Carroll County Times
Carroll County News

Carroll County gives out $3.4M in coronavirus relief funds to businesses, nonprofits

Carroll County has doled out about $3.4 million in coronavirus relief funds to more than 900 local businesses and nonprofits in the past three months, according to the head of the program.

Carroll Rebound was born out of funding the county received through federal coronavirus relief legislation to lift up businesses and nonprofits affected by the pandemic of COVID-19, the disease caused by the novel coronavirus.


Jack Lyburn, director of economic development for Carroll County, presented the unofficial final numbers on the program’s success at the Board of County Commissioners meeting Thursday. He noted some applications were incomplete, so staff are trying to remedy those.

About $900,000 in funds were given to 720 small businesses, $573,000 went to 113 farms, $570,000 benefited 54 restaurants and $152,000 helped nonprofits, Lyburn said, naming some of the recipients. Carroll Rebound also served sole proprietors, agribusinesses and home-based businesses. Recipients were eligible for grants based on expenses or loss due to COVID-19.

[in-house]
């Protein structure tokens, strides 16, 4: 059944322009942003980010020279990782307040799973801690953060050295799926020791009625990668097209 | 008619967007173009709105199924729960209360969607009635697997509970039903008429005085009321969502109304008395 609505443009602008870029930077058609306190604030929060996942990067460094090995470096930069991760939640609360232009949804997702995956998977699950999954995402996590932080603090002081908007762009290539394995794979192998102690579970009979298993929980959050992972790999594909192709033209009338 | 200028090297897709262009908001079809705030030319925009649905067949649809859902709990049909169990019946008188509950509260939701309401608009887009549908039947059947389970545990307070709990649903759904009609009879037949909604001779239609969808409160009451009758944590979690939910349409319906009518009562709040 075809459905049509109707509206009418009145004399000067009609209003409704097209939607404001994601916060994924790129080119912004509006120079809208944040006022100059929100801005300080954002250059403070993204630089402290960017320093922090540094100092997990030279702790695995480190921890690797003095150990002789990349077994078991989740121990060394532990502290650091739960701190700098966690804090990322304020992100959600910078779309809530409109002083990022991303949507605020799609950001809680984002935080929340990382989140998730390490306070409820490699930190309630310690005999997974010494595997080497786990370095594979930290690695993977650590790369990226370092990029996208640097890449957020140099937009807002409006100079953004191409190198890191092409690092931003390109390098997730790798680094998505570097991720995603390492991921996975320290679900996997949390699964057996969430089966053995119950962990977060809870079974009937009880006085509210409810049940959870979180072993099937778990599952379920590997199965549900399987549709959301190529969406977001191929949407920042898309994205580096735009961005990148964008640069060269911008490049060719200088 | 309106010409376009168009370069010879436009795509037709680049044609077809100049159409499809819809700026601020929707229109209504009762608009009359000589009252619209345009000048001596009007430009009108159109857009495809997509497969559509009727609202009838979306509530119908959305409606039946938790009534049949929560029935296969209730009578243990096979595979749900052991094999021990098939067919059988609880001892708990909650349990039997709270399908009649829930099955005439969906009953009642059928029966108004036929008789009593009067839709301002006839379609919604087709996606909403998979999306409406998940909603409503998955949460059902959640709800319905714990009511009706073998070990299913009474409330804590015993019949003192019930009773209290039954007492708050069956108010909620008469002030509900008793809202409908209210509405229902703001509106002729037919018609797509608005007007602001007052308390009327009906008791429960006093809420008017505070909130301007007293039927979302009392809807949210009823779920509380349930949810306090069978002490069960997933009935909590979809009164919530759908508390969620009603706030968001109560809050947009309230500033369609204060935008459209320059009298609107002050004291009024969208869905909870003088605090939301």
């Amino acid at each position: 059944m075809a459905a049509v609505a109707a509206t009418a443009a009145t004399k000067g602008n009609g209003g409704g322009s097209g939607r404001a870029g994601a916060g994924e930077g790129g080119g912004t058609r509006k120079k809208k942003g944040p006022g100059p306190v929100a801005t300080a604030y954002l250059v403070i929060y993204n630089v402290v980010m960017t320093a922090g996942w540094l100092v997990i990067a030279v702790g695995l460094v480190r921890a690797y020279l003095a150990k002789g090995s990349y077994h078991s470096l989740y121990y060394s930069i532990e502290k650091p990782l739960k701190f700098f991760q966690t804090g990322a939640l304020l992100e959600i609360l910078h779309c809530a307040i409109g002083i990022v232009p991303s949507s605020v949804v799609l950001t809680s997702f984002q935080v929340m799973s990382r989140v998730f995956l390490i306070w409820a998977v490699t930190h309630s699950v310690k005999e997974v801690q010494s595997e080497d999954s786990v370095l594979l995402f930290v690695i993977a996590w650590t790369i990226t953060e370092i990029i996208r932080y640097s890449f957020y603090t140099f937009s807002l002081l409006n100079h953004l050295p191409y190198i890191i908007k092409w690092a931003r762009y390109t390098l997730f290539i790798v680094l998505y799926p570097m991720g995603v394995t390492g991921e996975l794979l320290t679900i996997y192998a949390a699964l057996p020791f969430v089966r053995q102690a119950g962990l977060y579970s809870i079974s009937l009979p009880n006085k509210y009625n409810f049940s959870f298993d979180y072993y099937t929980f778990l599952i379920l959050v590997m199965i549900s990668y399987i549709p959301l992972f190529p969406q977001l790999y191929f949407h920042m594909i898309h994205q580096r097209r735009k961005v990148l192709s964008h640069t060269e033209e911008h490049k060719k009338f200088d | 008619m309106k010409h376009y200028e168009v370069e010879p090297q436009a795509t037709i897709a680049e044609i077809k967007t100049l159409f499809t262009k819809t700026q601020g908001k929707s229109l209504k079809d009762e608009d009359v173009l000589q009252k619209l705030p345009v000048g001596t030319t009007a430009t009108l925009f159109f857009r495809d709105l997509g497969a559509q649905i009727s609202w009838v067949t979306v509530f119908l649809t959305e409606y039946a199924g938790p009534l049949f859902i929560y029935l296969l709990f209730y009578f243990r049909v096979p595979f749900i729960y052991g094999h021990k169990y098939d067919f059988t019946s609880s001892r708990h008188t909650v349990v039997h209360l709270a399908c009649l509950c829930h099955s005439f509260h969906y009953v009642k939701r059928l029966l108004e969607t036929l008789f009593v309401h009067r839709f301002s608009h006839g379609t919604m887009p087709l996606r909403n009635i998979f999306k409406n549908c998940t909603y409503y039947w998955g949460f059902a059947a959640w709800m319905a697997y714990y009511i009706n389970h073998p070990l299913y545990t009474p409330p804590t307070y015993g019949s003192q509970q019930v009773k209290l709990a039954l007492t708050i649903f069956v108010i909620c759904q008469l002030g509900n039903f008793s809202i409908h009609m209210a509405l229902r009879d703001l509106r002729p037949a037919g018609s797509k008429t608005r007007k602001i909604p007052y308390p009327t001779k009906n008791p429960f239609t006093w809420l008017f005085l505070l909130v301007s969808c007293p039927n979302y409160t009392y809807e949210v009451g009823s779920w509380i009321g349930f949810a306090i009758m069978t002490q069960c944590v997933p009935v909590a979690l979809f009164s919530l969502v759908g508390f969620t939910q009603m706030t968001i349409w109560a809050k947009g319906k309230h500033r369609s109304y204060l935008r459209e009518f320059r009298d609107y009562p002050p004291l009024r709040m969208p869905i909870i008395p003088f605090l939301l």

After the commissioners extended the deadline a few times, the application portal closed Sept. 30. On Thursday, Commissioner Ed Rothstein, R-District 5, pushed to leave the portal open longer and let the program fizzle down to zero. He acknowledged the Carroll Rebound fund was allocated $4 million, and he wanted to see every penny put into the hands of Carroll County residents.

The commissioners have the ability to reallocate the remaining Carroll Rebound funds to another area affected by the pandemic, but it must be used before the year’s end.

“The more we can do to support these companies and businesses, I want to do," Rothstein said.

Commissioner Dennis Frazier, R-District 3, argued the portal should be closed so the board can use the money elsewhere, related to COVID-19. He recognized the efforts county staff went to in order to advertise the programs, such as contacting businesses, renting a billboard, issuing news releases and lining up newspaper advertising.

“I’m not in favor of waiting for the late people,” Frazier said.

In the interest of compromise, Commissioner Stephen Wantz, R-District 1, suggested leaving the application portal open until Wednesday at 5 p.m. to catch any stragglers. The other commissioners agreed.

Applications are available online at